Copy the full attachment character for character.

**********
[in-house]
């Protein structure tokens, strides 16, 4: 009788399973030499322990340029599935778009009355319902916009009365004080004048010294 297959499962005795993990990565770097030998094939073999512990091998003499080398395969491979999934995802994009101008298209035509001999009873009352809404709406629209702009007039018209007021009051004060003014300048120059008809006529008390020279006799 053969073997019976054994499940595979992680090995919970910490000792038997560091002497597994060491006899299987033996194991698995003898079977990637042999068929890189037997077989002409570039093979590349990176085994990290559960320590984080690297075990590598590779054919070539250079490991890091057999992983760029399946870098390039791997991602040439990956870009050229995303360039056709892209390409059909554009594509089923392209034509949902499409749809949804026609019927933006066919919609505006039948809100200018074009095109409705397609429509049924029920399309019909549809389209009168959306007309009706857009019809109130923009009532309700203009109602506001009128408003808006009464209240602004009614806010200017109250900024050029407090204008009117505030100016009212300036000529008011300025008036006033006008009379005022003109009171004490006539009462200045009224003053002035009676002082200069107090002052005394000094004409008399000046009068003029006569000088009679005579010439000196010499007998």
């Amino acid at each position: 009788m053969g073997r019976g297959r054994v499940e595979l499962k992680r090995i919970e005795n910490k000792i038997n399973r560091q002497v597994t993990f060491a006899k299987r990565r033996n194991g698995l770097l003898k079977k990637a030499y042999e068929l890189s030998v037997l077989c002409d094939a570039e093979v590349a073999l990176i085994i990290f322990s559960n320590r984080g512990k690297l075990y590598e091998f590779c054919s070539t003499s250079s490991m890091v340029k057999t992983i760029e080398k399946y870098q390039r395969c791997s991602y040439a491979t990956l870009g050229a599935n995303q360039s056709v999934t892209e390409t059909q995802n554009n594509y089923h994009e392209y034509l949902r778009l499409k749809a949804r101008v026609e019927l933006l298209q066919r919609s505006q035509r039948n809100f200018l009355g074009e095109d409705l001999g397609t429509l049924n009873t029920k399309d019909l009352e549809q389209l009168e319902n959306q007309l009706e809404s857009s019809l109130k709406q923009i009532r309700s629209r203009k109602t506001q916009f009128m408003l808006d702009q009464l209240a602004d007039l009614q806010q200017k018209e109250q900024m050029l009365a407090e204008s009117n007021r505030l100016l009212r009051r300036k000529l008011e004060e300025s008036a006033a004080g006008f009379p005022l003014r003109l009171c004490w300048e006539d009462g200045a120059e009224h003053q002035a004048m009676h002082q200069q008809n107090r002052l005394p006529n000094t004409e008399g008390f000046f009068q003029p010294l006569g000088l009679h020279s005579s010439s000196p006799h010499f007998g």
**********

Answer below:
[in-house]
């Protein structure tokens, strides 16, 4: 009788399973030499322990340029599935778009009355319902916009009365004080004048010294 297959499962005795993990990565770097030998094939073999512990091998003499080398395969491979999934995802994009101008298209035509001999009873009352809404709406629209702009007039018209007021009051004060003014300048120059008809006529008390020279006799 053969073997019976054994499940595979992680090995919970910490000792038997560091002497597994060491006899299987033996194991698995003898079977990637042999068929890189037997077989002409570039093979590349990176085994990290559960320590984080690297075990590598590779054919070539250079490991890091057999992983760029399946870098390039791997991602040439990956870009050229995303360039056709892209390409059909554009594509089923392209034509949902499409749809949804026609019927933006066919919609505006039948809100200018074009095109409705397609429509049924029920399309019909549809389209009168959306007309009706857009019809109130923009009532309700203009109602506001009128408003808006009464209240602004009614806010200017109250900024050029407090204008009117505030100016009212300036000529008011300025008036006033006008009379005022003109009171004490006539009462200045009224003053002035009676002082200069107090002052005394000094004409008399000046009068003029006569000088009679005579010439000196010499007998």
């Amino acid at each position: 009788m053969g073997r019976g297959r054994v499940e595979l499962k992680r090995i919970e005795n910490k000792i038997n399973r560091q002497v597994t993990f060491a006899k299987r990565r033996n194991g698995l770097l003898k079977k990637a030499y042999e068929l890189s030998v037997l077989c002409d094939a570039e093979v590349a073999l990176i085994i990290f322990s559960n320590r984080g512990k690297l075990y590598e091998f590779c054919s070539t003499s250079s490991m890091v340029k057999t992983i760029e080398k399946y870098q390039r395969c791997s991602y040439a491979t990956l870009g050229a599935n995303q360039s056709v999934t892209e390409t059909q995802n554009n594509y089923h994009e392209y034509l949902r778009l499409k749809a949804r101008v026609e019927l933006l298209q066919r919609s505006q035509r039948n809100f200018l009355g074009e095109d409705l001999g397609t429509l049924n009873t029920k399309d019909l009352e549809q389209l009168e319902n959306q007309l009706e809404s857009s019809l109130k709406q923009i009532r309700s629209r203009k109602t506001q916009f009128m408003l808006d702009q009464l209240a602004d007039l009614q806010q200017k018209e109250q900024m050029l009365a407090e204008s009117n007021r505030l100016l009212r009051r300036k000529l008011e004060e300025s008036a006033a004080g006008f009379p005022l003014r003109l009171c004490w300048e006539d009462g200045a120059e009224h003053q002035a004048m009676h002082q200069q008809n107090r002052l005394p006529n000094t004409e008399g008390f000046f009068q003029p010294l006569g000088l009679h020279s005579s010439s000196p006799h010499f007998g």